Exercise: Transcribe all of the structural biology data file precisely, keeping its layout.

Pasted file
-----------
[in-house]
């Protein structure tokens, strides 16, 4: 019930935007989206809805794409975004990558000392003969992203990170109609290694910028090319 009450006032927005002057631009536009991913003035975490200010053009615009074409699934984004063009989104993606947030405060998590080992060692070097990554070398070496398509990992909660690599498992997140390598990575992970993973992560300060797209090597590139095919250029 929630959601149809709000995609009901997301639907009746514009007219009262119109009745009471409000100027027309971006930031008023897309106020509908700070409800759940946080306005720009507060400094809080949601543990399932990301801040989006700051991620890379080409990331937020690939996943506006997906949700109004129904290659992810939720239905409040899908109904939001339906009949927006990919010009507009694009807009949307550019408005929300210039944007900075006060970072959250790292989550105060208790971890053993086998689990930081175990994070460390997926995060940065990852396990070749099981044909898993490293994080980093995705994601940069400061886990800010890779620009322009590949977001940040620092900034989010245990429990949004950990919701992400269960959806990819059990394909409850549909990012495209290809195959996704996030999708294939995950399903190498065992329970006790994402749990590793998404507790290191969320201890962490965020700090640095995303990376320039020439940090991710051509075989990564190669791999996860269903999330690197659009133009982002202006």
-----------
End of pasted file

[in-house]
């Protein structure tokens, strides 16, 4: 019930935007989206809805794409975004990558000392003969992203990170109609290694910028090319 009450006032927005002057631009536009991913003035975490200010053009615009074409699934984004063009989104993606947030405060998590080992060692070097990554070398070496398509990992909660690599498992997140390598990575992970993973992560300060797209090597590139095919250029 929630959601149809709000995609009901997301639907009746514009007219009262119109009745009471409000100027027309971006930031008023897309106020509908700070409800759940946080306005720009507060400094809080949601543990399932990301801040989006700051991620890379080409990331937020690939996943506006997906949700109004129904290659992810939720239905409040899908109904939001339906009949927006990919010009507009694009807009949307550019408005929300210039944007900075006060970072959250790292989550105060208790971890053993086998689990930081175990994070460390997926995060940065990852396990070749099981044909898993490293994080980093995705994601940069400061886990800010890779620009322009590949977001940040620092900034989010245990429990949004950990919701992400269960959806990819059990394909409850549909990012495209290809195959996704996030999708294939995950399903190498065992329970006790994402749990590793998404507790290191969320201890962490965020700090640095995303990376320039020439940090991710051509075989990564190669791999996860269903999330690197659009133009982002202006």